The Effect of Preeclampsia on Renal Function: Cross-Sectional Studies of Postpartum Preeclamptics and Women Who Were Destined to Develop Preeclampsia

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Date
2016-10-01
Authors
Zhan, Jing (Janelle)
Keyword
Phosphate Metabolism , Preeclampsia , Renal Function , Phosphate Loading
Abstract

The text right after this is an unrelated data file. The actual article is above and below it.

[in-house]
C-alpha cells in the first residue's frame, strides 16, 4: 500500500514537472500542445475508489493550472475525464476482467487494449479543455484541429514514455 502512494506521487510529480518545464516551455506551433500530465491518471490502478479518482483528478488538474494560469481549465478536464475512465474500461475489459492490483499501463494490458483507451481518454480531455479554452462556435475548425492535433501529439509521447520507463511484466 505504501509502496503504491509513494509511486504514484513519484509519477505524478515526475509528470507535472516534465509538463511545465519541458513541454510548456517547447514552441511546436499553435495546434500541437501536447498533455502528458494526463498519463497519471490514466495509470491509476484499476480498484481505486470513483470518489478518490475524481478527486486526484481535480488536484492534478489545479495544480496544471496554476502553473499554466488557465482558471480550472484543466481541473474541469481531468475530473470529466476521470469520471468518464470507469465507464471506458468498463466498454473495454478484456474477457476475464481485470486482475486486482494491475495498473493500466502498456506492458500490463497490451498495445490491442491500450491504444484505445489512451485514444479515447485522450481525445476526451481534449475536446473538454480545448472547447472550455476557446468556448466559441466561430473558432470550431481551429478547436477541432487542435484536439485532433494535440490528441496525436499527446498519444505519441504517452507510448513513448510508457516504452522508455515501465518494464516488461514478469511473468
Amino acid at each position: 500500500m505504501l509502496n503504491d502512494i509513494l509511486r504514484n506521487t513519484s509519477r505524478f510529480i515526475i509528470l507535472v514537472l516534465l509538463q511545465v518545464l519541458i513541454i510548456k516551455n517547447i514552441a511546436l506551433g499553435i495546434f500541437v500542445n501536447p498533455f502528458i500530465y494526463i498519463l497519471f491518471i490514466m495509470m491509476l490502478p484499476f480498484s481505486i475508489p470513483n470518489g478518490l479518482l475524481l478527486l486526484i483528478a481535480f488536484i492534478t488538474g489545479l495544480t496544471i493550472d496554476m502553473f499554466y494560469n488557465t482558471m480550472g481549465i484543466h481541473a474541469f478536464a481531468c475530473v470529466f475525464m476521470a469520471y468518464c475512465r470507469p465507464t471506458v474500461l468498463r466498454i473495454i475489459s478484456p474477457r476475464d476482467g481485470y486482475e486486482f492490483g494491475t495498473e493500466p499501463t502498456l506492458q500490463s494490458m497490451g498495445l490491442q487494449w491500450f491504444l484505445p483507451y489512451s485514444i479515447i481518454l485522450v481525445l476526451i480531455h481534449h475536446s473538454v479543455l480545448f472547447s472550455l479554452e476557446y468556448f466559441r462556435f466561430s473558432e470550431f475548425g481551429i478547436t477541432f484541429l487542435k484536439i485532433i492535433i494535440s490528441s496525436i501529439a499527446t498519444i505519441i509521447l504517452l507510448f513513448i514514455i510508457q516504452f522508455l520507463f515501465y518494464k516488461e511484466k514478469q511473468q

Preeclampsia (PE) is a pregnancy complication that is new-onset of hypertension and proteinuria after 20 weeks of gestation. However, subclinical renal dysfunction may be apparent earlier in gestation prior to the clinical presentation of PE. Although the maternal syndrome of PE resolves early postpartum, women with a history of PE are at higher risk of renal dysfunction later in life. Mineral metabolism, such as phosphate balance is heavily dependent on renal function, yet, phosphate handling in women with a history of PE is largely unknown. To investigate whether women with a history of PE would exhibit changes in phosphate metabolism compared to healthy parous women, phosphate loading test was used. Women with or without a history of PE, who were 6 months to 5 years postpartum, were recruited for this study. Blood and urine samples were collected before and after the oral dosing of 500mg phosphate solution. Biochemical markers of phosphate metabolism and renal function were evaluated. In order to assess the difference in renal function alteration between first trimester women who were or were not destined to develop PE, plasma cystatin C concentration was analysed. After phosphate loading, women with a history of PE had significantly elevated serum phosphate at both 1- and 2-hour, while controls had higher urine phosphate:urine creatinine excretion ratio at 1-hour than women with a history of PE. Women with a history of PE had no changes in intact parathyroid hormone (iPTH) concentration throughout the study period, whereas controls had elevated iPTH at 1-hour from baseline. In terms of renal function in the first trimester, there was no difference in plasma cystatin C concentration between women who were or were not destined to develop PE. The elevation of serum phosphate in women with a history of PE could be due to the delay in phosphate excretion. Prolong elevation of serum phosphate can have serious consequences later in life. Thus, oral phosphate challenge may serve as a useful method of early screening for altered phosphate metabolism and renal function.
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